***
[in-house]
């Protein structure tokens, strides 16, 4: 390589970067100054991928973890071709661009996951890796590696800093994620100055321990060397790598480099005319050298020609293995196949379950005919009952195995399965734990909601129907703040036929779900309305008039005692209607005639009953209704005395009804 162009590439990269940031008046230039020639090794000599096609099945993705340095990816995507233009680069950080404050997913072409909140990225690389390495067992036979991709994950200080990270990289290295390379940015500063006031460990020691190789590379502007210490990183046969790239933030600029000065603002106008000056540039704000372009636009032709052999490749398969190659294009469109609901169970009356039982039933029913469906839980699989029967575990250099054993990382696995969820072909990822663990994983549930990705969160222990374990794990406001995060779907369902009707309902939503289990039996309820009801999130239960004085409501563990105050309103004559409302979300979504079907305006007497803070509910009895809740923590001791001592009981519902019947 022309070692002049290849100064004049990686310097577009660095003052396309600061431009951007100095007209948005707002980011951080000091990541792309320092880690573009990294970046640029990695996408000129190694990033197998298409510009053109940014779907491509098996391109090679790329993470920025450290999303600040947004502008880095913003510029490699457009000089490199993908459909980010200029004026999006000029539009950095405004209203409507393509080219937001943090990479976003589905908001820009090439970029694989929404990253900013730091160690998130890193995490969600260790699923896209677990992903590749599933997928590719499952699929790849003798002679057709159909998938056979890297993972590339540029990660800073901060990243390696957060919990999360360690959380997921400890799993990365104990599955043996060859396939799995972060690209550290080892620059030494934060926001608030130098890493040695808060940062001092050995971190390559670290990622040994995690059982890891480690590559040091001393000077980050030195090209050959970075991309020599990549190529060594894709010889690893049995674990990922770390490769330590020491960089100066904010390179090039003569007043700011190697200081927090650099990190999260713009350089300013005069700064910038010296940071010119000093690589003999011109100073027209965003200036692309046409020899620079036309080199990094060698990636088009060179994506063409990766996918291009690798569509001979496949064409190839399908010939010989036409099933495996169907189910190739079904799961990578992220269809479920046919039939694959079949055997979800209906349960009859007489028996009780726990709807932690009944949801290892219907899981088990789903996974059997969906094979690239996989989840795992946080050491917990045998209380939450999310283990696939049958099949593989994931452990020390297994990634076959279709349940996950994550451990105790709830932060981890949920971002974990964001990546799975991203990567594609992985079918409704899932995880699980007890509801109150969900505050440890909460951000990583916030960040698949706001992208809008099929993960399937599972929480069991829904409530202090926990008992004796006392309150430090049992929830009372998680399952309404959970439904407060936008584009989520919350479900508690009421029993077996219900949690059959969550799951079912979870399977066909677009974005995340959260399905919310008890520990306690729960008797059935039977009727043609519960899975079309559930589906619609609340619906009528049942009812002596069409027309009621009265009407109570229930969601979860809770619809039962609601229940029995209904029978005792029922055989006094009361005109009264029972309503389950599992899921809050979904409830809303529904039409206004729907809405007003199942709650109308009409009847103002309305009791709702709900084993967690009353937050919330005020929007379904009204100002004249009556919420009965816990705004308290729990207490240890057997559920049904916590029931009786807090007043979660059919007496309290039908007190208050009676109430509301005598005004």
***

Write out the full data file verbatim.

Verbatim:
[in-house]
């Protein structure tokens, strides 16, 4: 390589970067100054991928973890071709661009996951890796590696800093994620100055321990060397790598480099005319050298020609293995196949379950005919009952195995399965734990909601129907703040036929779900309305008039005692209607005639009953209704005395009804 162009590439990269940031008046230039020639090794000599096609099945993705340095990816995507233009680069950080404050997913072409909140990225690389390495067992036979991709994950200080990270990289290295390379940015500063006031460990020691190789590379502007210490990183046969790239933030600029000065603002106008000056540039704000372009636009032709052999490749398969190659294009469109609901169970009356039982039933029913469906839980699989029967575990250099054993990382696995969820072909990822663990994983549930990705969160222990374990794990406001995060779907369902009707309902939503289990039996309820009801999130239960004085409501563990105050309103004559409302979300979504079907305006007497803070509910009895809740923590001791001592009981519902019947 022309070692002049290849100064004049990686310097577009660095003052396309600061431009951007100095007209948005707002980011951080000091990541792309320092880690573009990294970046640029990695996408000129190694990033197998298409510009053109940014779907491509098996391109090679790329993470920025450290999303600040947004502008880095913003510029490699457009000089490199993908459909980010200029004026999006000029539009950095405004209203409507393509080219937001943090990479976003589905908001820009090439970029694989929404990253900013730091160690998130890193995490969600260790699923896209677990992903590749599933997928590719499952699929790849003798002679057709159909998938056979890297993972590339540029990660800073901060990243390696957060919990999360360690959380997921400890799993990365104990599955043996060859396939799995972060690209550290080892620059030494934060926001608030130098890493040695808060940062001092050995971190390559670290990622040994995690059982890891480690590559040091001393000077980050030195090209050959970075991309020599990549190529060594894709010889690893049995674990990922770390490769330590020491960089100066904010390179090039003569007043700011190697200081927090650099990190999260713009350089300013005069700064910038010296940071010119000093690589003999011109100073027209965003200036692309046409020899620079036309080199990094060698990636088009060179994506063409990766996918291009690798569509001979496949064409190839399908010939010989036409099933495996169907189910190739079904799961990578992220269809479920046919039939694959079949055997979800209906349960009859007489028996009780726990709807932690009944949801290892219907899981088990789903996974059997969906094979690239996989989840795992946080050491917990045998209380939450999310283990696939049958099949593989994931452990020390297994990634076959279709349940996950994550451990105790709830932060981890949920971002974990964001990546799975991203990567594609992985079918409704899932995880699980007890509801109150969900505050440890909460951000990583916030960040698949706001992208809008099929993960399937599972929480069991829904409530202090926990008992004796006392309150430090049992929830009372998680399952309404959970439904407060936008584009989520919350479900508690009421029993077996219900949690059959969550799951079912979870399977066909677009974005995340959260399905919310008890520990306690729960008797059935039977009727043609519960899975079309559930589906619609609340619906009528049942009812002596069409027309009621009265009407109570229930969601979860809770619809039962609601229940029995209904029978005792029922055989006094009361005109009264029972309503389950599992899921809050979904409830809303529904039409206004729907809405007003199942709650109308009409009847103002309305009791709702709900084993967690009353937050919330005020929007379904009204100002004249009556919420009965816990705004308290729990207490240890057997559920049904916590029931009786807090007043979660059919007496309290039908007190208050009676109430509301005598005004």